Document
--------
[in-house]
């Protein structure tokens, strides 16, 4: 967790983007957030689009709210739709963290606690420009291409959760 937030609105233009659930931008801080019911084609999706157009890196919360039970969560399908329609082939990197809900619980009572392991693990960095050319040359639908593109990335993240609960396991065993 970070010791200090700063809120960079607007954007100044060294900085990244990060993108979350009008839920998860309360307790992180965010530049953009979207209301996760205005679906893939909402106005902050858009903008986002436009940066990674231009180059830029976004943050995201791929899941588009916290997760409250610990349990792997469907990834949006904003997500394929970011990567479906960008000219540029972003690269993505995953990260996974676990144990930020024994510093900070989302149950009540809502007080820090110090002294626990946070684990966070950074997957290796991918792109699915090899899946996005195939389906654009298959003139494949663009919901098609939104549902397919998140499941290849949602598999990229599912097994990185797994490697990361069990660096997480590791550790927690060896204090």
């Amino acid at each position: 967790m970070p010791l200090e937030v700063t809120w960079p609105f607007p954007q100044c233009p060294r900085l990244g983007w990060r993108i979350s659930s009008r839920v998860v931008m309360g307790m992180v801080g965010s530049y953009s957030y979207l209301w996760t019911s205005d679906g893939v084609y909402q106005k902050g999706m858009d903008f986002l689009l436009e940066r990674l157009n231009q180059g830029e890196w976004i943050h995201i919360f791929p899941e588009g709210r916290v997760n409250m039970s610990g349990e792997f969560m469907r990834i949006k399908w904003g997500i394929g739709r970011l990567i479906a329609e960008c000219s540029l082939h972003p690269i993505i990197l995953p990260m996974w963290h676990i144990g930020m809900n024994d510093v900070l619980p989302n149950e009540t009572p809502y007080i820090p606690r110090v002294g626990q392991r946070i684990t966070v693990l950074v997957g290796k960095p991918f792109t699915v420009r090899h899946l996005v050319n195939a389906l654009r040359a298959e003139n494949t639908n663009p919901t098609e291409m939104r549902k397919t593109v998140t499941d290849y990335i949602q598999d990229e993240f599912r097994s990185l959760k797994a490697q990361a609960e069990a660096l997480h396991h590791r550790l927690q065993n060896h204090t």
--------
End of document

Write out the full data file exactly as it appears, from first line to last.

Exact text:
[in-house]
């Protein structure tokens, strides 16, 4: 967790983007957030689009709210739709963290606690420009291409959760 937030609105233009659930931008801080019911084609999706157009890196919360039970969560399908329609082939990197809900619980009572392991693990960095050319040359639908593109990335993240609960396991065993 970070010791200090700063809120960079607007954007100044060294900085990244990060993108979350009008839920998860309360307790992180965010530049953009979207209301996760205005679906893939909402106005902050858009903008986002436009940066990674231009180059830029976004943050995201791929899941588009916290997760409250610990349990792997469907990834949006904003997500394929970011990567479906960008000219540029972003690269993505995953990260996974676990144990930020024994510093900070989302149950009540809502007080820090110090002294626990946070684990966070950074997957290796991918792109699915090899899946996005195939389906654009298959003139494949663009919901098609939104549902397919998140499941290849949602598999990229599912097994990185797994490697990361069990660096997480590791550790927690060896204090």
């Amino acid at each position: 967790m970070p010791l200090e937030v700063t809120w960079p609105f607007p954007q100044c233009p060294r900085l990244g983007w990060r993108i979350s659930s009008r839920v998860v931008m309360g307790m992180v801080g965010s530049y953009s957030y979207l209301w996760t019911s205005d679906g893939v084609y909402q106005k902050g999706m858009d903008f986002l689009l436009e940066r990674l157009n231009q180059g830029e890196w976004i943050h995201i919360f791929p899941e588009g709210r916290v997760n409250m039970s610990g349990e792997f969560m469907r990834i949006k399908w904003g997500i394929g739709r970011l990567i479906a329609e960008c000219s540029l082939h972003p690269i993505i990197l995953p990260m996974w963290h676990i144990g930020m809900n024994d510093v900070l619980p989302n149950e009540t009572p809502y007080i820090p606690r110090v002294g626990q392991r946070i684990t966070v693990l950074v997957g290796k960095p991918f792109t699915v420009r090899h899946l996005v050319n195939a389906l654009r040359a298959e003139n494949t639908n663009p919901t098609e291409m939104r549902k397919t593109v998140t499941d290849y990335i949602q598999d990229e993240f599912r097994s990185l959760k797994a490697q990361a609960e069990a660096l997480h396991h590791r550790l927690q065993n060896h204090t």